The required bit resolution of the ADCs 34 and 36 is set by the fidelity requirements, e.g., bit error rate, of the OFDM system. The bit resolution of known implementations of ADCs, particularly the high speed ADCs required to sample the entire FB band also bounds, at least in part, the attainable fidelity or bit error rate of the system. A typical fidelity specification requires an ADC resolution of four to ten bits. The only technology of known, commercially available ADCs that can provide this resolution and sample rate is the technology known in the art as “full flash.” As also known in the art, full flash ADCs typically consume considerable power.
With continuing reference to
Various kinds, architectures, technologies and implementations of the Npoint digital processor 18 are known. An overriding requirement is that the digital processor must generate Npoint FFTs fast enough to keep up with the sample rate of the ADCs. Although an FFT is more efficient than a standard DFT, the computational requirement digital calculation of an FFT is high. Further, OFDM FFTs must be calculated successively, one after the other, at a rate high enough to keep up with the ADC sample rate.
The present inventors have therefore identified at least three shortcomings or problems with digital FFT based OFDM receivers.
The first is the fidelity limit imposed by the bit resolution of high speed flash ADCs. Referring to
Power is the second problem. The power problem is related, in significant part, to the sample rate of the ADCs. Flash ADCs, necessary because the entire band of QPSK modulated subchannels must be digitized, consume significant power.
Hardware complexity and chip real estate is the third problem. The high throughput requirement for the digital FFT processor requires significant transistor count and complexity. A high clock rate is also required, which adds to the power problem.
In view of these and other shortcomings of the prior art, one object of the invention is to provide an analog Fourier transformer to receive an analog signal, and channelize the analog signal into N separate IQ frequency channels, without requiring analogtodigital conversion of the analog signal, and without requiring digital multipliers or the related controllers, adders and memory required by digital FFT or IFFT processors.
A further object is to provide an OFDM receiver to receive an analog OFDM signal, channelize the signal into N subchannels, and perform QPSK decoding on the N subchannels, without requiring analogtodigital conversion of the analog signal, and without requiring digital multipliers or the related controllers, adders and memory required by digital FFT or IFFT processors.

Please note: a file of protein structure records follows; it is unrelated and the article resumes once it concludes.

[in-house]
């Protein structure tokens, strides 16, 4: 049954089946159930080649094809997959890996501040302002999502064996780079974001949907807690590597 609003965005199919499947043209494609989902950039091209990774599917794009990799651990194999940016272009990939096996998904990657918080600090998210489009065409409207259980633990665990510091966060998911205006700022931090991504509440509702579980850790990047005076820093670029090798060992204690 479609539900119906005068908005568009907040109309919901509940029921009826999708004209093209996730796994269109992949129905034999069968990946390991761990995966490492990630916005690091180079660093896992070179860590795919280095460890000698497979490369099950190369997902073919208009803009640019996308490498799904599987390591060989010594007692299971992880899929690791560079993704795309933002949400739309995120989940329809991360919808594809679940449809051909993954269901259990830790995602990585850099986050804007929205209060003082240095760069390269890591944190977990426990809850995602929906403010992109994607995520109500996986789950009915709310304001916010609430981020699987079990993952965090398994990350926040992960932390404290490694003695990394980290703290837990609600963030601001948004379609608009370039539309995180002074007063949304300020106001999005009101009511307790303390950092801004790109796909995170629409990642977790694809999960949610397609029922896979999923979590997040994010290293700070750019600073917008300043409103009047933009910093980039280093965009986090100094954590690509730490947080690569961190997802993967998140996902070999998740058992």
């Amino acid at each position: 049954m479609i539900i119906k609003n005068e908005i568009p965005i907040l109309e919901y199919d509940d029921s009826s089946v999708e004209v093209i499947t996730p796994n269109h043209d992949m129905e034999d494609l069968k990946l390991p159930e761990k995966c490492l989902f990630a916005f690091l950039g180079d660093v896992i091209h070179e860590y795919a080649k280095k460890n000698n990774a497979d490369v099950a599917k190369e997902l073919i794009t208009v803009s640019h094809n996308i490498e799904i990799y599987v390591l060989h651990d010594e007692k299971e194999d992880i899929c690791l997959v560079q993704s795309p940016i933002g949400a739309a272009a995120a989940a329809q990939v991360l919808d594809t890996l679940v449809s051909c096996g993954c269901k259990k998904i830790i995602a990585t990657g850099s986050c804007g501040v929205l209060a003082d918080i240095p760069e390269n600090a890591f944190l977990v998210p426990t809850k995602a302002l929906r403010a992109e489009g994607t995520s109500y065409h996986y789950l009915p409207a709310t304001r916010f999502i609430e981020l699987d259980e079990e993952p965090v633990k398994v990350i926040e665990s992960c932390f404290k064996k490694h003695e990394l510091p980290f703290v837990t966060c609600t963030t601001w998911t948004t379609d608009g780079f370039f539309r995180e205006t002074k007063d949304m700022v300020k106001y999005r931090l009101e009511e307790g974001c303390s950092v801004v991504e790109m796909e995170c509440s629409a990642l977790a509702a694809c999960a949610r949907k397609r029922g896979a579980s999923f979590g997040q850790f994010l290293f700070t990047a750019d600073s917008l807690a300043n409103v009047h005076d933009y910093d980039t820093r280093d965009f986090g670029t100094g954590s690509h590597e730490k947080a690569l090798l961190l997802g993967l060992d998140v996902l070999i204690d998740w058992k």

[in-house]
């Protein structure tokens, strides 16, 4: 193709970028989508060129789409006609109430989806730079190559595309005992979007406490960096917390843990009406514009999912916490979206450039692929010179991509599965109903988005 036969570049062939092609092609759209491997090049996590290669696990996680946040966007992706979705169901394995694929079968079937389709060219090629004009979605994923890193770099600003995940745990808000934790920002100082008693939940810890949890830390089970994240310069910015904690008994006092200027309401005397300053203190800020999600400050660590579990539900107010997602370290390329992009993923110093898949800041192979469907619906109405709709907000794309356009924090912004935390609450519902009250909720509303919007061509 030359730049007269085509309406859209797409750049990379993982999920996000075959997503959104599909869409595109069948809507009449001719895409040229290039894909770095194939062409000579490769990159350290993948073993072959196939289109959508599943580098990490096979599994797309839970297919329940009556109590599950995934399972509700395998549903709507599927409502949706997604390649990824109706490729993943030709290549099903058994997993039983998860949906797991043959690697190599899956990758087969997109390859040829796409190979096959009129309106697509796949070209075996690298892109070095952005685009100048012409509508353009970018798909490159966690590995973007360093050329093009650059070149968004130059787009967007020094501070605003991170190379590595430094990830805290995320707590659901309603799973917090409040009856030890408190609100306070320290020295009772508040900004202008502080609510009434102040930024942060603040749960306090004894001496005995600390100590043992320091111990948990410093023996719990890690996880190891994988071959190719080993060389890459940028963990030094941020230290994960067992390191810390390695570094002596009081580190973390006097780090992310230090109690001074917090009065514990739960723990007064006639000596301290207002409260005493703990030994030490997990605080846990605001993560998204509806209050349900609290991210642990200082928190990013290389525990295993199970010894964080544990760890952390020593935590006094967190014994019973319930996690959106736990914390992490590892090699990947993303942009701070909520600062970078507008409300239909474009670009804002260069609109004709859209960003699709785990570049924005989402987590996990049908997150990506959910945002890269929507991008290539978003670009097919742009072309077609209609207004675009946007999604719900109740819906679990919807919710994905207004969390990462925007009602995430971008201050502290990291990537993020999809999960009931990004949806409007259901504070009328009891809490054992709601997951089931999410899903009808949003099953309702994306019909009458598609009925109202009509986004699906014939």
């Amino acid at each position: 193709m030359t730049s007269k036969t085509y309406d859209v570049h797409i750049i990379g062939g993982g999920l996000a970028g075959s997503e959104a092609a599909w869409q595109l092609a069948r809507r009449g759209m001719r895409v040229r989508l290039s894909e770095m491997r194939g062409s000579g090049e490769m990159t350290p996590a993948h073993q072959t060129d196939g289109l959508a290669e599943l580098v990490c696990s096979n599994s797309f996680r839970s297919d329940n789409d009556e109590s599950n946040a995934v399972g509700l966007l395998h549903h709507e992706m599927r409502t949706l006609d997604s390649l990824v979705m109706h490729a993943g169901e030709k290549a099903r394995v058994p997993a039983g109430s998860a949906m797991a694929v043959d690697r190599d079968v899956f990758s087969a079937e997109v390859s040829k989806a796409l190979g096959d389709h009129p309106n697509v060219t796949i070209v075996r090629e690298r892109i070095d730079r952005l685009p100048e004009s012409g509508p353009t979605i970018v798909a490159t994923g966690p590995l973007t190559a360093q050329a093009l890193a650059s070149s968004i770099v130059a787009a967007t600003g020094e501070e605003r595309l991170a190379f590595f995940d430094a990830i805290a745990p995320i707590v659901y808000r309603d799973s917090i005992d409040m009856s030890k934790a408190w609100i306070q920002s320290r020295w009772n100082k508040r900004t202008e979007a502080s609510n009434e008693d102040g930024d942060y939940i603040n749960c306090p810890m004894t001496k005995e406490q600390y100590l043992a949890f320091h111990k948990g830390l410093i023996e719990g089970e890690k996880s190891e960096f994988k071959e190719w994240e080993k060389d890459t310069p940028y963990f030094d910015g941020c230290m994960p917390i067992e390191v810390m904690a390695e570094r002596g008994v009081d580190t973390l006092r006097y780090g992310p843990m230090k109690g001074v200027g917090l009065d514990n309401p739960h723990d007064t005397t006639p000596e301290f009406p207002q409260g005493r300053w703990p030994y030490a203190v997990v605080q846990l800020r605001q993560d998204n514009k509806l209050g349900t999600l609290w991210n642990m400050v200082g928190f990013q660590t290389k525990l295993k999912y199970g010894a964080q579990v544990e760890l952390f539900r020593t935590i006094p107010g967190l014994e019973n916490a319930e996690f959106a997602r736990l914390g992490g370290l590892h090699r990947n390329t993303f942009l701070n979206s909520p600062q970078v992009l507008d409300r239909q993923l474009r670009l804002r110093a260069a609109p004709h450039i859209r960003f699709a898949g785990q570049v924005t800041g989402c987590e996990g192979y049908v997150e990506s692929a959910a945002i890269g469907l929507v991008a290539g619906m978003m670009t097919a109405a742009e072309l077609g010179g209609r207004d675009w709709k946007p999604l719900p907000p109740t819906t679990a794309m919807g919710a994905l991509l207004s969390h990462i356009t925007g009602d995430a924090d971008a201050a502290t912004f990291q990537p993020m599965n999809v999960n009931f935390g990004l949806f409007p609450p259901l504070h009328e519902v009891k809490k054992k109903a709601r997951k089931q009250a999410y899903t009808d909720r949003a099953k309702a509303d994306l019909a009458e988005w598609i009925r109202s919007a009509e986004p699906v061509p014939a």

A further object is to provide an OFDM to receiver to receive an analog OFDM signal and output N separate frequency channels, each channel having an analog inphase or “I” signal and an analog quadrature or “Q” signal, and perform QPSK decoding on the channels, without requiring analogtodigital conversion of the analog signal, and without requiring digital multipliers or the related controllers and memory required by digital FFT or IFFT.
According to one exemplary aspect, an analog multiplier based Fourier transformer is formed of inphase and quadrature signal paths connecting a plurality of analog multipliers and adders, constructed and arranged to perform complex, or “IQ” addition and complex or “IQ” multiplication of analog signals on the inphase and quadrature signal paths, without digitizing the analog signal.
According to one exemplary aspect, an analog multiplier based Fourier transformer is formed of inphase and quadrature signal paths connecting a plurality of analog multipliers and adders, constructed and arranged to perform IQ addition and IQ multiplication of analog signals on the inphase and quadrature signal paths, the analog multipliers and adders constructed and arranged according to a radixR Fast Fourier Transform signal path.
The foregoing and other objects, aspects and advantages will be better understood from the following detailed description of a preferred embodiment of the invention with reference to the drawings, in which:
The following detailed description of the invention is in reference to accompanying drawings, which form a part of this description. The description is of illustrative examples of various embodiments in which the invention may be practiced. The invention is not limited to the specific illustrative examples. Other configurations and arrangements embodying or practicing the present invention can be readily implemented by persons skilled in the arts, upon reading this description.
In the drawings, like numerals appearing in different drawings, either of the same or different embodiments of the invention, reference functional or system blocks that are, or may be, identical or substantially identical between the different drawings.
Various embodiments of the invention, although different, are not necessarily mutually exclusive. For example, a particular feature, function, act or characteristic described in one embodiment may, within the scope of the invention, be included in other embodiments.
Various instances of the phrase “in one embodiment” do not necessarily refer to the same embodiment.
Unless otherwise stated or made clear from its context, the terminology and labeling used herein is not limiting and, instead, is only for purposes of internal consistency in referencing the examples.
The present invention provides a novel frequency channelizer that, according to the described arrangements of analog multipliers and adder, performs complexvalued arithmetic transformation of an input signal, operating on the signals in analog form, as opposed to digital processors that operate on binary representations of the signal. One aspect of the invention provides transformation from a time domain to a frequency domain. One aspect provides transformation from the frequency domain to the time domain.
One example embodiment provides a frequency channelizer as a novel, analog multiplier based Npoint Fast Fourier Transform (FFT) unit, referenced hereinafter as the “AMS FFT”. The AMS FFT forms performs “butterfly” operations, including complexvalued multiplications and additions, with a novel arrangement of analog IQ multipliers and analog IQ adders, instead of the digital multipliers and adders that implement conventional FFT processors.